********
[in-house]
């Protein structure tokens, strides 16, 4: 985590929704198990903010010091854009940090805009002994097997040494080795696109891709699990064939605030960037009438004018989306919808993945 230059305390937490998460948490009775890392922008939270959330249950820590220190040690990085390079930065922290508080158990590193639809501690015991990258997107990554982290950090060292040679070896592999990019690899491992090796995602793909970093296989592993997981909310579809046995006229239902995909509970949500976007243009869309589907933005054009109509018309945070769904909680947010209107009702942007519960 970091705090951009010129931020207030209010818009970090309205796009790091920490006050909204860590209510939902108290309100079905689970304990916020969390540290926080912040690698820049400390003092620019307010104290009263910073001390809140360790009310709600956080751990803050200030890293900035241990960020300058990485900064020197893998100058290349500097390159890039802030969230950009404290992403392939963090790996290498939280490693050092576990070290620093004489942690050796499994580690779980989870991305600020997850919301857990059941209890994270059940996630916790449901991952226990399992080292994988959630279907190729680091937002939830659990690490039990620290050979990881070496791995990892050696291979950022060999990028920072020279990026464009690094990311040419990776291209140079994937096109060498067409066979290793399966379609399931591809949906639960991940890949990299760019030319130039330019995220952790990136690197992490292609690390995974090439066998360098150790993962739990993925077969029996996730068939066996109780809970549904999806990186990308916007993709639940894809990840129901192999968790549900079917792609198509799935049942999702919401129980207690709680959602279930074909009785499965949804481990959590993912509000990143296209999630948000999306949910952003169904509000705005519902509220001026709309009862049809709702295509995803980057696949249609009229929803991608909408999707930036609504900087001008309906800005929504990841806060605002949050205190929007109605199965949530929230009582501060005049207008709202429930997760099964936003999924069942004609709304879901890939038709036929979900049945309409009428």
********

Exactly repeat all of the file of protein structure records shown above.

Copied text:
[in-house]
């Protein structure tokens, strides 16, 4: 985590929704198990903010010091854009940090805009002994097997040494080795696109891709699990064939605030960037009438004018989306919808993945 230059305390937490998460948490009775890392922008939270959330249950820590220190040690990085390079930065922290508080158990590193639809501690015991990258997107990554982290950090060292040679070896592999990019690899491992090796995602793909970093296989592993997981909310579809046995006229239902995909509970949500976007243009869309589907933005054009109509018309945070769904909680947010209107009702942007519960 970091705090951009010129931020207030209010818009970090309205796009790091920490006050909204860590209510939902108290309100079905689970304990916020969390540290926080912040690698820049400390003092620019307010104290009263910073001390809140360790009310709600956080751990803050200030890293900035241990960020300058990485900064020197893998100058290349500097390159890039802030969230950009404290992403392939963090790996290498939280490693050092576990070290620093004489942690050796499994580690779980989870991305600020997850919301857990059941209890994270059940996630916790449901991952226990399992080292994988959630279907190729680091937002939830659990690490039990620290050979990881070496791995990892050696291979950022060999990028920072020279990026464009690094990311040419990776291209140079994937096109060498067409066979290793399966379609399931591809949906639960991940890949990299760019030319130039330019995220952790990136690197992490292609690390995974090439066998360098150790993962739990993925077969029996996730068939066996109780809970549904999806990186990308916007993709639940894809990840129901192999968790549900079917792609198509799935049942999702919401129980207690709680959602279930074909009785499965949804481990959590993912509000990143296209999630948000999306949910952003169904509000705005519902509220001026709309009862049809709702295509995803980057696949249609009229929803991608909408999707930036609504900087001008309906800005929504990841806060605002949050205190929007109605199965949530929230009582501060005049207008709202429930997760099964936003999924069942004609709304879901890939038709036929979900049945309409009428």